Arthur: [00:05:38] And you don’t want to have to pull still images from your video, because those still images from video are not nearly as high quality as the photos that you can get from just opening and closing the shutter in that still photo mode on your cameras. And so, that’s just a wonderful thing, very easy something to do. I shot a project last fall, and our cameras were tied up with filming, but I brought on a still photographer with us for a couple of shoots and I use those photos all the time…
Adam: [00:06:19] Right.
Arthur: [00:06:19] … in different print materials and promoting this particular project. That was one thing. You mentioned we did this film called ‘Facing Darkness’ about the Ebola epidemic, and that was one opportunity that I feel that we missed was we, on our first trip to Ebola to cover the documentary with Dr. Kent Brantly, who had contracted the disease, and we’re taking him back to Liberia. He’s going back, his first time back since he’s been sick. It’s a very emotional time. I didn’t have a still photographer with me.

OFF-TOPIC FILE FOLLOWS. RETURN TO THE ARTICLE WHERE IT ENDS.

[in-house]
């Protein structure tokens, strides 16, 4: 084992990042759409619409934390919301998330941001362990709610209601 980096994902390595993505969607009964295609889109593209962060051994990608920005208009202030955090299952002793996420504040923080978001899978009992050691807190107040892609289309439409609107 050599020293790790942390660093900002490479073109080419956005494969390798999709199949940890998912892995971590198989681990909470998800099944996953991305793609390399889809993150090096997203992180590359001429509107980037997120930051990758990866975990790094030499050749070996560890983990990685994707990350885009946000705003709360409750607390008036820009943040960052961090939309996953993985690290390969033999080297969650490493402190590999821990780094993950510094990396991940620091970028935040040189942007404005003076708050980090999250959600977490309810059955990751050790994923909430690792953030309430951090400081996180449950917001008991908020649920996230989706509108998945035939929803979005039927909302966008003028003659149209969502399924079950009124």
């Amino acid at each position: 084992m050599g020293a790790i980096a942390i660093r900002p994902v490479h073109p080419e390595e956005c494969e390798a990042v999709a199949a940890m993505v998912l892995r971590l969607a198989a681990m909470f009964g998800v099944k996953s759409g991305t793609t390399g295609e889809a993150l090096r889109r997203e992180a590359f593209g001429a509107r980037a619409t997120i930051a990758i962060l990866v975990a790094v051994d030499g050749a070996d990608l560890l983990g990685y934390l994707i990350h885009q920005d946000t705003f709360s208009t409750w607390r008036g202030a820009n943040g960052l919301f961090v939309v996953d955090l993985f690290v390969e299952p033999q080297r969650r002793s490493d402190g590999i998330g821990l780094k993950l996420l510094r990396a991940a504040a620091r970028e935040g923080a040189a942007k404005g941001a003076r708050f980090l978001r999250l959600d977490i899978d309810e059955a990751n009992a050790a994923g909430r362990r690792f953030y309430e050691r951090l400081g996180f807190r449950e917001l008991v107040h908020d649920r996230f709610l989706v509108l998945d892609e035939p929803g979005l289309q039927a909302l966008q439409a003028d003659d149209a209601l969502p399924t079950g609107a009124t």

Adam: [00:06:59] Oh, man!
Arthur: [00:07:00] And we missed opportunities to get some good quality still photos for social media purposes, for promotional purposes. And so, lesson learned. Now, I since went back a couple of other times and took still photographers with us, and so, but that one time with the doctor it’s like you’re getting once in a lifetime stuff and the video cameras are rolling and we just missed an opportunity there.
Adam: [00:07:37] Yeah, yeah. Man, that’s really good advice. I like that. Don’t forget to get still photos, even in the midst of shooting a video. That’s really clever. So, next question, tell us related to nonprofit digital marketing, tell us something that has not worked well for you that we can learn from.
Arthur: [00:07:55] Yeah so, some of the things too that hasn’t worked well just some lessons learned is, if you’re creating a video or a presentation, just knowing what’s the endgame. What’s the goal in mind. Is this part of a campaign? Is this part of … is this going to be used on Facebook? And as you mentioned earlier, okay, so what are Facebook audiences like? You know, what do you do on Facebook? Do you just scroll through and like a few things, or what does it take for you to pause the scrolling, play the video and then even more so turn up the sound, right? So just knowing, okay, so what does it take to have your viewer stop scrolling and just having that in mind?